Well, Google has launched the next broadside in the battle between Redmond and the Googleplex – their own ‘Chrome‘ Browser. Creating a browser makes a lot of sense for Google, really – IE7 had ‘Windows Live’ as the default search provider for the Search box, so Microsoft were clearly starting to try and leverage their ownership of the desktop, and the browser on it (which, of course, is leveraging their ownership of the operating system – though having a web browser integral to the OS seems bloody stupid to me!) And yes, you can add Google as a provider, and set it as the default (I always do) – but it’s effort, and a bit scary for my granny, you know?
Anyway, I found myself wondering – how does SharePoint work with Chrome? We know Chrome is based on Firefox and Safari and other bits – but how well would it perform. The short answer – not bad…
It’s worth noting, this testing was done with the beta that was released today. I simply installed it (very easy) and tried using SharePoint, looking at common tasks, and awkward areas that I didn’t think would work very well. So, I logged in to my Sandbox system (Note, these images are compressed – Chrome doesn’t have the same dithering):
Okay, nice – though I never could get rid of the scrollbars. I’m figuring that might just be a feature of it being a beta – or maybe it’s to do with SharePoint’s styles…
Next, I had a look at the Calendar page, ‘cos it’s fairly complex:
Worked – but again, a scroll bar (at the bottom of the calendar) that won’t go away – seems to be ‘cos of styles again.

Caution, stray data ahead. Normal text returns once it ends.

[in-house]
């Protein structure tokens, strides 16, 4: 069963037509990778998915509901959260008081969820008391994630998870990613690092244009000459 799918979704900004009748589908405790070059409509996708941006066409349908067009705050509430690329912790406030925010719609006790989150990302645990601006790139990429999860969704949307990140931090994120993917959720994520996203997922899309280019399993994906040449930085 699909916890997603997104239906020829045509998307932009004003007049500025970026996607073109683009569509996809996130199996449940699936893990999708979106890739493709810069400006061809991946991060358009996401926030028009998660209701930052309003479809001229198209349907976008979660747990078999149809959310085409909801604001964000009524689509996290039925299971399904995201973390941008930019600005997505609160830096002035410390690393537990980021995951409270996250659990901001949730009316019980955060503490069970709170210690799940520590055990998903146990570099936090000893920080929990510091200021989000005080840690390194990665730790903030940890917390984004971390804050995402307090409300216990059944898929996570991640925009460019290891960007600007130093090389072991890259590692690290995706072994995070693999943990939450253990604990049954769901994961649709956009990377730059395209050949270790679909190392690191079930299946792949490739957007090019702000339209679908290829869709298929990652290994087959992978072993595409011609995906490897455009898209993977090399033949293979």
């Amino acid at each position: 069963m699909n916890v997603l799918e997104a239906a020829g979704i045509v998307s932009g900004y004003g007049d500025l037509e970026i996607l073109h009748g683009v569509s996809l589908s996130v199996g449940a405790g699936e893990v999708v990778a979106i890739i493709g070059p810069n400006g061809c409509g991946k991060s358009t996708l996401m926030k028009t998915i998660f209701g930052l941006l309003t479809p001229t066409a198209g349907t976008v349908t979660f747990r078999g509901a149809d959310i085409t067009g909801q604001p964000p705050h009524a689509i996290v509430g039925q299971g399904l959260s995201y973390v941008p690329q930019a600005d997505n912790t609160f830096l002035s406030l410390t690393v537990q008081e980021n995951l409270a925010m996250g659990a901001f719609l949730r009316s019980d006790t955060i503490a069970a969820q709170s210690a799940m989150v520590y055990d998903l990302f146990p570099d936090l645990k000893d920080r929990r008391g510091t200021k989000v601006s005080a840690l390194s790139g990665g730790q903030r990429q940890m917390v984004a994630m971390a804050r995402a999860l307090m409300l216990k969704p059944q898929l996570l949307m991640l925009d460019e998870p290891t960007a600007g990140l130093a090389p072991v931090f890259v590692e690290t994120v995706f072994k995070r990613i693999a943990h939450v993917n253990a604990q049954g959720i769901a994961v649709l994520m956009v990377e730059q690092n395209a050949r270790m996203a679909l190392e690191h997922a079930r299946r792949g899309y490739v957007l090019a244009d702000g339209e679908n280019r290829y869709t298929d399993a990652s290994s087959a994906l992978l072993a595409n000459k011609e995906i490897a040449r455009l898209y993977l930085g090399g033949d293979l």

What about editing documents, and document libraries? Well, the menus and sorting work:
Cool. Editing in word? Well, the item menu shows okay, but it doesn’t work – just like Firefox.
Hmm. So what if I just click on the item? Well, it downloads, which is a bit weird in how it’s shown – and then you have to click to open the document:
But where is the document downloaded to? Well, to My DocumentsDownloads – so upload is a manual thing from here (which isn’t surprising).
Navigation? Well, the menus seem to work, and so does the treeview (well, as well as that damn treeview works, anyway):
What else? Well, I figured Excel services might be a challenge -and they were. A few quirks here – the data displayed okay, but the menus opened behind the Excel charts/tables:
And yet, sometimes the menus did work:
Weird. Other notes? Well, the top right page menus didn’t look right – I kept getting some wrapping. This may be due to the sidebar problem:
And the final thing I noticed was that Chrome highlights links, sometimes. You can tab or shift-tab through the links – and the highlighting is pretty nice. Unfortunately, the colour could be a little confusing with the Default theme…
So, broadly, Chrome worked. It’ll be one of the ‘reduced functionality’ browsers, naturally, but that’s okay. I’ll wait for the final release with curiousity. While I like the sound of how Chrome manages it’s processes and memory, from a user standpoint, I didn’t feel I saw any huge benefits of it as a browser. It’s a very simple UI – but I’ve not yet really seen features that set it apart. The ‘incognito window’ (or ‘Porn mode’) is neat, but I’m a bit puzzled by the ‘history’ and ‘bookmarks’. I’m not sure, but these might be being stored on Google’s servers? I’m not sure I like that idea…